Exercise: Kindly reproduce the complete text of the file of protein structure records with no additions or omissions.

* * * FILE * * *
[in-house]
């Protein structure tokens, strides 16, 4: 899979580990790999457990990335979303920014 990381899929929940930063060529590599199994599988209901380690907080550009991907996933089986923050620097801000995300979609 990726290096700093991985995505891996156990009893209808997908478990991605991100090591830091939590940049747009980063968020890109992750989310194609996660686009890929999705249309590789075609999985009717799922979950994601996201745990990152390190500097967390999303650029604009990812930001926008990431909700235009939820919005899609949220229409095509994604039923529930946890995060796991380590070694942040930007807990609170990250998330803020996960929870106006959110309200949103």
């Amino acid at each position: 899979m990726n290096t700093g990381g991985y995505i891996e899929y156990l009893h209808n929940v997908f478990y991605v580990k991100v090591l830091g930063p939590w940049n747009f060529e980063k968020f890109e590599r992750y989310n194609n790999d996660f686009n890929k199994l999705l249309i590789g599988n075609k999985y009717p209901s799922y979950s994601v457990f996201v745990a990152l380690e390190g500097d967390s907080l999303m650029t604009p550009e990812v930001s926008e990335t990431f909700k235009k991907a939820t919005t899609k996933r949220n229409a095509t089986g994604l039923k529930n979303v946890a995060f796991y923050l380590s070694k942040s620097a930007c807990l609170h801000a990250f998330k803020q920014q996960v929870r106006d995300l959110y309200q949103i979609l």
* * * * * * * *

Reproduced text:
[in-house]
């Protein structure tokens, strides 16, 4: 899979580990790999457990990335979303920014 990381899929929940930063060529590599199994599988209901380690907080550009991907996933089986923050620097801000995300979609 990726290096700093991985995505891996156990009893209808997908478990991605991100090591830091939590940049747009980063968020890109992750989310194609996660686009890929999705249309590789075609999985009717799922979950994601996201745990990152390190500097967390999303650029604009990812930001926008990431909700235009939820919005899609949220229409095509994604039923529930946890995060796991380590070694942040930007807990609170990250998330803020996960929870106006959110309200949103």
């Amino acid at each position: 899979m990726n290096t700093g990381g991985y995505i891996e899929y156990l009893h209808n929940v997908f478990y991605v580990k991100v090591l830091g930063p939590w940049n747009f060529e980063k968020f890109e590599r992750y989310n194609n790999d996660f686009n890929k199994l999705l249309i590789g599988n075609k999985y009717p209901s799922y979950s994601v457990f996201v745990a990152l380690e390190g500097d967390s907080l999303m650029t604009p550009e990812v930001s926008e990335t990431f909700k235009k991907a939820t919005t899609k996933r949220n229409a095509t089986g994604l039923k529930n979303v946890a995060f796991y923050l380590s070694k942040s620097a930007c807990l609170h801000a990250f998330k803020q920014q996960v929870r106006d995300l959110y309200q949103i979609l």